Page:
The Principles of Tafseer

   By the 'Principles of Tafseer' we mean the proper methodology in interpreting the Qur'aan, which includes the conditions and characteristics of a mufassir (one who interprets the Qur'aan), and the basis and characteristics of a proper tafseer. The science of tafseer is one which, similar to the other sciences of Islaam, is based on well-grounded, systematic principles. These principles are derived from the Qur'aan, the Sunnah and the statements of the Companions.

 

The first of these principles is:

1) Tafseer of the Qur'an by the Qur'an

 

The most important source of understanding the Qur'aan is the Qur'aan itself. After all, the Qur'aan is an entire Book that has been revealed by Allaah, and therefore in order to understand anyone verse, the entire context of this verse must be looked at. The meanings of the Qur'aan can never contradict each other, as Allaah says, "Do they not ponder over the Qur'aan? For indeed, had it been from other than Allaah, they would surely have found many contradictions in it." (Q4[Nisaa]:82)

 

In this verse, the command is given to ponder over the whole Qur'aan, verse by verse, for had it been from any other than Allaah, its verses would have contradicted one another. Therefore, it is essential to turn to. the Qur'aan itself in order to interpret any verse in the Qur'aan. This principle is demonstrated in many verses in the Qur'aan. Sometimes, a question is asked, and then answered in the next verses. For example; "By the Heavens, and the taariq and what will make you know what the taariq is? (It is) the star of piercing brightness."(Q86[Taariq]: 1-3)

 

In other cases, the reference to another verse is not obvious. For example, the reference to "the path of those whom You have favoured." (Q1 [Faatihah]:7) is explained in Q4:69 as: "And whoever obeys Allaah and His Messenger, they will be in the company of those whom Allaah has shown favour, of the Prophets, and the truthful followers, and the martyrs, and the pious and how excellent these companions are!"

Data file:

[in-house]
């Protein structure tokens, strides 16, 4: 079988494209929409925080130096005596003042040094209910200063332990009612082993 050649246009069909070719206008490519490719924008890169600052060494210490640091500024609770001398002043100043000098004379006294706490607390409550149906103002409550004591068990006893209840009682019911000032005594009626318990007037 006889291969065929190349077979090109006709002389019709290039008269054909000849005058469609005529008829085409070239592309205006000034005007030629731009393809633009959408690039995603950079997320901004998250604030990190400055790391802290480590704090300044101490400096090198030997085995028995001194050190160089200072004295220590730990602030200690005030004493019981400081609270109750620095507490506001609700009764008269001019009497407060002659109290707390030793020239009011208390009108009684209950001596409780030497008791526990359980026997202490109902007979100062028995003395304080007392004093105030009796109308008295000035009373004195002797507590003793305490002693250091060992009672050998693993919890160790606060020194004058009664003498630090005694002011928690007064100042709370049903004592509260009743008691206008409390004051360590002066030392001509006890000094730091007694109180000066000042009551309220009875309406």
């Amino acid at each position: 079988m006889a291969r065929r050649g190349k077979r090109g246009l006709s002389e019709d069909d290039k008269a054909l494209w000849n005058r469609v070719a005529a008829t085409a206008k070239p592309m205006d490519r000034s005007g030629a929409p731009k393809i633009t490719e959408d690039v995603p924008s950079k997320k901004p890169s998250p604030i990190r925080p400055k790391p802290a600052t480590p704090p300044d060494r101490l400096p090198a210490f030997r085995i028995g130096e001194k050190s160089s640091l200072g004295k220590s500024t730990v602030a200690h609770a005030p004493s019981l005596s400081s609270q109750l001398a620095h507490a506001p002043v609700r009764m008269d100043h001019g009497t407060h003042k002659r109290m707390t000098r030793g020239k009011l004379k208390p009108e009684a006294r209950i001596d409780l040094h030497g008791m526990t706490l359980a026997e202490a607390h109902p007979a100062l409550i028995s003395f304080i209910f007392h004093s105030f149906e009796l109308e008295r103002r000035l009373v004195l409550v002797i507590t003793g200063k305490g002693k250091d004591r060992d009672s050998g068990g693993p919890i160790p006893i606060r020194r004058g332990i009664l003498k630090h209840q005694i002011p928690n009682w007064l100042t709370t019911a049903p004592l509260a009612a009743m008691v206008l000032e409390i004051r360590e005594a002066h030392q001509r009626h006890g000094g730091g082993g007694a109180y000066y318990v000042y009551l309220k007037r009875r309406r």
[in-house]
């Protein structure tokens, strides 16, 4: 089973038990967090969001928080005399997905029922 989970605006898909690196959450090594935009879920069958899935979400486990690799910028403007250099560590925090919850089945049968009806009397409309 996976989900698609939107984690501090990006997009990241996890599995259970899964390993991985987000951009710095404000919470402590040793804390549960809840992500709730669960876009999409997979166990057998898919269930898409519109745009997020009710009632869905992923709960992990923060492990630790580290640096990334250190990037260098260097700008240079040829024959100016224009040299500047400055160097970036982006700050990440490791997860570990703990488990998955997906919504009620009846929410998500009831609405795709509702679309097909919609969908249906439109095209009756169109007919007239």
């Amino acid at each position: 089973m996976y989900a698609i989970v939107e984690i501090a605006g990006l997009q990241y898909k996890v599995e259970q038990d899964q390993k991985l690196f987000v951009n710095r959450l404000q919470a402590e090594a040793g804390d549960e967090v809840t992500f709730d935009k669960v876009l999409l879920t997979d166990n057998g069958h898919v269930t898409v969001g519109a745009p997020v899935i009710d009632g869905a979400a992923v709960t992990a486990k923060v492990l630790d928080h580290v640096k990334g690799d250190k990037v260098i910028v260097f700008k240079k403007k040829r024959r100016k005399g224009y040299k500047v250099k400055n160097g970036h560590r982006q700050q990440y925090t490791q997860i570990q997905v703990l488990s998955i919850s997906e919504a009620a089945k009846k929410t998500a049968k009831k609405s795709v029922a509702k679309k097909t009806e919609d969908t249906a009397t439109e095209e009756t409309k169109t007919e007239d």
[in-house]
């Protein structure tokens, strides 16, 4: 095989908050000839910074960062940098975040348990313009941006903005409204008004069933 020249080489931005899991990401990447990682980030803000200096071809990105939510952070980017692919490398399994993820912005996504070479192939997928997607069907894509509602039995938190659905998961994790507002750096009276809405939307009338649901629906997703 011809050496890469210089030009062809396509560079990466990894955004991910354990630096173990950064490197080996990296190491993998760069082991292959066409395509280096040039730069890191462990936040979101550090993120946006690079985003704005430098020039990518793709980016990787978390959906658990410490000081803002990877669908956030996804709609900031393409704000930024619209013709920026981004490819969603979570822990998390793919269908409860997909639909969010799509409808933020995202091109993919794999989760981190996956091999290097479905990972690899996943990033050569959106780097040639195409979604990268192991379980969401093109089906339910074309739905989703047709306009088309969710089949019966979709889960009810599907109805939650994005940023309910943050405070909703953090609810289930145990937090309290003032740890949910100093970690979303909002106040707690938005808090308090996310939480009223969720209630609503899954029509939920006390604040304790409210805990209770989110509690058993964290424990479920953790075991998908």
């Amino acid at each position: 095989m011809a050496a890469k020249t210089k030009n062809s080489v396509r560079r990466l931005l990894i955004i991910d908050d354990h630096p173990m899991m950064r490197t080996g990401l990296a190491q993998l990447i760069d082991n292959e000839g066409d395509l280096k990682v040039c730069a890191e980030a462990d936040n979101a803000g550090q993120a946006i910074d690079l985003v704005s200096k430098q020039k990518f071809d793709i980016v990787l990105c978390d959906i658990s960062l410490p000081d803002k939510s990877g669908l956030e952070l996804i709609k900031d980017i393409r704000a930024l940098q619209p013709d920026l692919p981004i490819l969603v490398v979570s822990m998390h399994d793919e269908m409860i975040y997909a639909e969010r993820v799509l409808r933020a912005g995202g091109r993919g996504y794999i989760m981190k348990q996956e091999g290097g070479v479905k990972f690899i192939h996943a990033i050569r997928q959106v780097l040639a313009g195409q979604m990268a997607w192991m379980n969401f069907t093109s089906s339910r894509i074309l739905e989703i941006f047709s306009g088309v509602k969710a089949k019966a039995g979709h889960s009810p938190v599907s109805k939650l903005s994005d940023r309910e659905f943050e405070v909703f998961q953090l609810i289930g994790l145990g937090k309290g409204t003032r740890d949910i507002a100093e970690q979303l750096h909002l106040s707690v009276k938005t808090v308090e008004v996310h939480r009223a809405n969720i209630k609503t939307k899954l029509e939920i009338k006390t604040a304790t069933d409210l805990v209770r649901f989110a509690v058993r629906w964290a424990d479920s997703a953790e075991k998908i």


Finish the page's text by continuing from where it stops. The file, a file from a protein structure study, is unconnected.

Therefore, the second verse explains who those whom You have favoured' are in some places in the Qur'aan, a story is mentioned in brief and in another place it is elaborated. For example in the story of the repentance of Aadam, verse 2:37 states, "Then Aadam received from his Lord words, and He relented towards him." In this verse, the 'words' that Aadam received are not mentioned, and it is essential to turn to another verse to know what Aadam said: "They (Aadam and Eve) said, 'Our Lord! We have wronged ourselves. If you do not forgive us and have Mercy on us, we will be of the lost!" (Q7[A'raf]:23)

 

The Prophet (salallahu alayhi wa sallam) also showed the principle of interpreting the Qur'aan by the Qur'aan when he was asked concerning the verse, "Those who believe and do not mix their belief with injustice ... " (Q6[An'am]:82) The Companions asked, "O Messenger of Allaah! Who amongst us does not do injustice (to his soul)?" The Prophet (salallahu alayhi wa sallam) replied. "Have you not read the statement of Luqmaan .. 'Verily, shirk is a great injustice? (Q31[Luqman]: 13).

 

 In other words, the Prophet (salallahu alayhi wa sallam) quoted them another verse in the Qur'aan to explain to them what the 'injustice referred to in the verse actually meant  an example of tafseer of the Qur'aan by the Qur'aan.

 

To conclude, it is essential that every verse of the Qur'aan be looked at in light of its sister verses; no interpretation of any verse can contradict another verse.

 

 

This article was culled from the publications of Deen Communication Limited

 

 

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